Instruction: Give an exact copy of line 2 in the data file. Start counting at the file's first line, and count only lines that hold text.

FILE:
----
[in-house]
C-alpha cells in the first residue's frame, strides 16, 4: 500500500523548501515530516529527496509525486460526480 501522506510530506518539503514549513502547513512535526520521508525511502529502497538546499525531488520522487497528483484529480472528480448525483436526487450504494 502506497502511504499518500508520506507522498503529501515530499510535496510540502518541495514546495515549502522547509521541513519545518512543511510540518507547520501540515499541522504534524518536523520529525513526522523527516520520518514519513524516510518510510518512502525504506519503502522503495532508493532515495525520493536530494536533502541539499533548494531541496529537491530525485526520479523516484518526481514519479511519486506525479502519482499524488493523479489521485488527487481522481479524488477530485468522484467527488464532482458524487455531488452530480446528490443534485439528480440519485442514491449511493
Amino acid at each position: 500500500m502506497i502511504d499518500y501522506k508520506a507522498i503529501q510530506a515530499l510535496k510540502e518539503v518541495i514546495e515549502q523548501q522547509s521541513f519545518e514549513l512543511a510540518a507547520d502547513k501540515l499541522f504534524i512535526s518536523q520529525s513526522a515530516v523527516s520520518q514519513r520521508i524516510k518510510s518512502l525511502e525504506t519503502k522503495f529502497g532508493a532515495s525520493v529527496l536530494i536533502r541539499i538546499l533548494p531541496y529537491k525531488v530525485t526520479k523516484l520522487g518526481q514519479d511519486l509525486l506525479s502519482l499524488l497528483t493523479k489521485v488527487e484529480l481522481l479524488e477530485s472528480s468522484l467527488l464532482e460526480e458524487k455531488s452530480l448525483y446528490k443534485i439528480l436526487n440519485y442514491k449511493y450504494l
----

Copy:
C-alpha cells in the first residue's frame, strides 16, 4: 500500500523548501515530516529527496509525486460526480 501522506510530506518539503514549513502547513512535526520521508525511502529502497538546499525531488520522487497528483484529480472528480448525483436526487450504494 502506497502511504499518500508520506507522498503529501515530499510535496510540502518541495514546495515549502522547509521541513519545518512543511510540518507547520501540515499541522504534524518536523520529525513526522523527516520520518514519513524516510518510510518512502525504506519503502522503495532508493532515495525520493536530494536533502541539499533548494531541496529537491530525485526520479523516484518526481514519479511519486506525479502519482499524488493523479489521485488527487481522481479524488477530485468522484467527488464532482458524487455531488452530480446528490443534485439528480440519485442514491449511493